May Now Open to No-Deal Brexit If Parliament Rejects Her Deal

Jack Crowe

British prime minister Theresa May, after repeatedly warning the public of the dangers associated with a so-called no-deal Brexit — in which the country leaves the European Union absent a formal agreement with the EU — is now reportedly open to that option if Parliament continues to reject the deal she has negotiated with Brussels.

After announcing Wednesday that she had formally requested that the EU extend the Brexit deadline from March 29 to June 30, May came to accept the possibility that the U.K. will crash out of the body if Parliament refuses to approve the terms of her deal, The Financial Times reported.

“The mood has hardened on no deal,” one person close to the prime minister told the Times. “She didn’t seem concerned about leaving with no deal,” said another source described as a “Eurosceptic conservative MP.”

The EU convened in Brussels on Thursday to discuss May’s deadline-extension request, which she was forced to resort to after parliament twice rejected the deal she negotiated with EU leaders. May was barred by parliamentary procedure from putting the deal up for a third vote during the same legislative session.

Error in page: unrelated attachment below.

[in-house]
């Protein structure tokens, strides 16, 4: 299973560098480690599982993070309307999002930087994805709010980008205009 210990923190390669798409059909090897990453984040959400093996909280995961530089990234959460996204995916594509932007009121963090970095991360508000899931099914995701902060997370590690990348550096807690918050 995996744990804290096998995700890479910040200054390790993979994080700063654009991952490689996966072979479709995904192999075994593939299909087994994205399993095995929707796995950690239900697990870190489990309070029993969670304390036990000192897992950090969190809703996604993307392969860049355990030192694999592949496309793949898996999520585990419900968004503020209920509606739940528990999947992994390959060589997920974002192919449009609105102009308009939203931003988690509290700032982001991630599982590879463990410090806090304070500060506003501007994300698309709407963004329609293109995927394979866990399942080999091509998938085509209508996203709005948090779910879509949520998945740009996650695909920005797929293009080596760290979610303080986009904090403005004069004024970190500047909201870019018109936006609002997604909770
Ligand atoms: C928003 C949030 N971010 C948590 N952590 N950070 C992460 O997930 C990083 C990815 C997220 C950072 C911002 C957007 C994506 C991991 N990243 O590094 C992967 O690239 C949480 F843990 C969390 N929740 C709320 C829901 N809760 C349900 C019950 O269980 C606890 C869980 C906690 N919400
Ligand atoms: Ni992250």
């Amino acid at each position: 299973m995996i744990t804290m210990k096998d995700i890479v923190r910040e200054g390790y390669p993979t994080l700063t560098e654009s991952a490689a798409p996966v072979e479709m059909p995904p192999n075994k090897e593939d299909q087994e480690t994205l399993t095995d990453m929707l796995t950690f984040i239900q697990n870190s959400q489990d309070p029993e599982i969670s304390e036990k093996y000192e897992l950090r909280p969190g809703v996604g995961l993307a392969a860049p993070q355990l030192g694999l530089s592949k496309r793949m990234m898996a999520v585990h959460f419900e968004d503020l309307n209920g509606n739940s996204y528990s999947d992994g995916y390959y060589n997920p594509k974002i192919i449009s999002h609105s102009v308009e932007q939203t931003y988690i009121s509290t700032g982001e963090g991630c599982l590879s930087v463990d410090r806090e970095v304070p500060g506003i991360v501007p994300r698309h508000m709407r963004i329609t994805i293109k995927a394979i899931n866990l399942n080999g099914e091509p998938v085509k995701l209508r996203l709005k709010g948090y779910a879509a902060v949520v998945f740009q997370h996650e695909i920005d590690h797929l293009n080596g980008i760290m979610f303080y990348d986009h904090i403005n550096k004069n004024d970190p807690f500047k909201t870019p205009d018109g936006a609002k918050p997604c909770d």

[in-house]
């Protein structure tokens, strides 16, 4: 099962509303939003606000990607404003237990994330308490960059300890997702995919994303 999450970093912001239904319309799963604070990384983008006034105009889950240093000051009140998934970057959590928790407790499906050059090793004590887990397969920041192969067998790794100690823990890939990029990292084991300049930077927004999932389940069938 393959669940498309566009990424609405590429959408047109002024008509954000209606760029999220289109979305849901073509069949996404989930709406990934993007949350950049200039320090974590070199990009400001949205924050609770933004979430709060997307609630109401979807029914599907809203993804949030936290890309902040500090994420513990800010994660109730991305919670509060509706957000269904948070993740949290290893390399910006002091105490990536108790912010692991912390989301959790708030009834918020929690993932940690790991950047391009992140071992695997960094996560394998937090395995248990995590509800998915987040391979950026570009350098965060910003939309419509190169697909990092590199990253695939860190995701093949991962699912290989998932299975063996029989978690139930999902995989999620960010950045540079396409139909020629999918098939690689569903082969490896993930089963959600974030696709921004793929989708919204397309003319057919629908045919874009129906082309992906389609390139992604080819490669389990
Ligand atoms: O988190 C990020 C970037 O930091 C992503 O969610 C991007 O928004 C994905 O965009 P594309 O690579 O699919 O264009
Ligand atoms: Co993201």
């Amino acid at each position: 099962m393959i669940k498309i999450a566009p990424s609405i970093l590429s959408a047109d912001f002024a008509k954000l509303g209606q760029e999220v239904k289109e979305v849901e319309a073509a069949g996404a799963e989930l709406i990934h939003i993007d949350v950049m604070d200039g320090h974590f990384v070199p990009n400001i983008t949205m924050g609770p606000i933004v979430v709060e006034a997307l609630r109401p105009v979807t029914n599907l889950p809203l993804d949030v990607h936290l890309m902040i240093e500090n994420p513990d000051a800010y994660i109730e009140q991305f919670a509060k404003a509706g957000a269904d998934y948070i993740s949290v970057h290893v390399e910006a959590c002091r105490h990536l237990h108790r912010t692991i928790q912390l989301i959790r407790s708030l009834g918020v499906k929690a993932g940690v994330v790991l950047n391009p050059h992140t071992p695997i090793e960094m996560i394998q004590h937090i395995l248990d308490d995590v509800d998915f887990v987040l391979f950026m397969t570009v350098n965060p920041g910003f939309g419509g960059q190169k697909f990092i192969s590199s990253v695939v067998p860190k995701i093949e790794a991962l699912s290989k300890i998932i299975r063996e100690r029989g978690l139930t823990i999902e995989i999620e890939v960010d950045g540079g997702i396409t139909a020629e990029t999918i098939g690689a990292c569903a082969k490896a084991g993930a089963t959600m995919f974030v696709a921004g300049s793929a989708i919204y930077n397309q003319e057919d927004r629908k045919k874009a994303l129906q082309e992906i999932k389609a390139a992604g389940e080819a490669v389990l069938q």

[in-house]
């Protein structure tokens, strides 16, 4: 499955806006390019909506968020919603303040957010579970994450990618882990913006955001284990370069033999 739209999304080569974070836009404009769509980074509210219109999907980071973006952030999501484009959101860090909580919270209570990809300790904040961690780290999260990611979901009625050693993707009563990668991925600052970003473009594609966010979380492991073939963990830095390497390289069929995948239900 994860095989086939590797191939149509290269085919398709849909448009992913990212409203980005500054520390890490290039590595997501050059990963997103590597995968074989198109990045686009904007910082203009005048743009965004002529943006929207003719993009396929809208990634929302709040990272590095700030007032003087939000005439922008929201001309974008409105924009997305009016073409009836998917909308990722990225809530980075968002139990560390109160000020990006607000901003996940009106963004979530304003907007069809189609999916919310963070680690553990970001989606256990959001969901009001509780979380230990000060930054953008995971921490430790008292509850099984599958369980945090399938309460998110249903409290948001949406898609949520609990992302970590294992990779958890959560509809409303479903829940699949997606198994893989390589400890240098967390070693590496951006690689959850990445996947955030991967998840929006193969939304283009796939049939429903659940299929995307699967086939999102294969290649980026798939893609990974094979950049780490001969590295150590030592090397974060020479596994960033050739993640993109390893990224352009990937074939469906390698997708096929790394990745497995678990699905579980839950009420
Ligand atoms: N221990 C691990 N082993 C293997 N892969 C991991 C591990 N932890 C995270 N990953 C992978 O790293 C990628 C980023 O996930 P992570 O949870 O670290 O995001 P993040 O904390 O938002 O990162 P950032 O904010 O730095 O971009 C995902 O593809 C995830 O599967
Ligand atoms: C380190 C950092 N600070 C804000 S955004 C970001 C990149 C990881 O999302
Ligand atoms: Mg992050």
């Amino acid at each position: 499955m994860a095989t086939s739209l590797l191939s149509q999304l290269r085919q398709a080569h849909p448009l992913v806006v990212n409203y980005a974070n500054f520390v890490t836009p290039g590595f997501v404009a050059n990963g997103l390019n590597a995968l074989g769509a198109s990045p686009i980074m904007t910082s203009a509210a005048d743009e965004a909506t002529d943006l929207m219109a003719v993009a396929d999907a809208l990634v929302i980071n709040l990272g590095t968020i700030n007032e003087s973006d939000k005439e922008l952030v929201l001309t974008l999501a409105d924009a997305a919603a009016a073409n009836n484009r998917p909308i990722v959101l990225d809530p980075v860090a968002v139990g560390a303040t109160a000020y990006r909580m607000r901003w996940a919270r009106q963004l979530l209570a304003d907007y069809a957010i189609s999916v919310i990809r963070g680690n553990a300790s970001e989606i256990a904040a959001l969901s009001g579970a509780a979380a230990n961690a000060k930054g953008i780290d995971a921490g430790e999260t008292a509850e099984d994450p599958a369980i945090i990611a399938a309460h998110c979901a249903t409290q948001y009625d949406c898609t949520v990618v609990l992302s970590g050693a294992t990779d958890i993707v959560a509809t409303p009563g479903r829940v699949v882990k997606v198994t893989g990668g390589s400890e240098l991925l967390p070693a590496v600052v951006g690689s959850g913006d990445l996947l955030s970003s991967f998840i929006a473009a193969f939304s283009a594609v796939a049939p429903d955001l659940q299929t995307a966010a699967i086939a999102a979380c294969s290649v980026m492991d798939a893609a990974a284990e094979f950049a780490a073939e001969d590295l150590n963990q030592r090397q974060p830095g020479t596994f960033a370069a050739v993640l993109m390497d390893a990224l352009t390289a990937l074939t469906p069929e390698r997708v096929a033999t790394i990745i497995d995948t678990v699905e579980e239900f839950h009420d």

Speaking from Downing Street on Wednesday evening, May said it was a “matter of great personal regret” that she was forced to ask European Council president Donald Tusk to delay Britain’s departure, but placed blame for the delay squarely on Parliament.

“Of this, I am absolutely sure: You the public have had enough. You are tired of the infighting, you’re tired of the political games and the arcane procedural rows, tired of MPs talking about nothing else but Brexit when you have real concerns about our children’s schools, our National Health Service, knife crime,” she said. “You want this stage of the Brexit process to be over and done with. I agree. I am on your side. It is now time for MPs to decide.”

Tusk said Wednesday that the deadline extension “should be possible” but reiterated the EU’s long-held position that any delay cannot be used as a pretext to renegotiate the deal May negotiated months ago.

Update 3:51p.m.: EU officials have agreed to extend the Brexit deadline until May 22, CNN reported.

 

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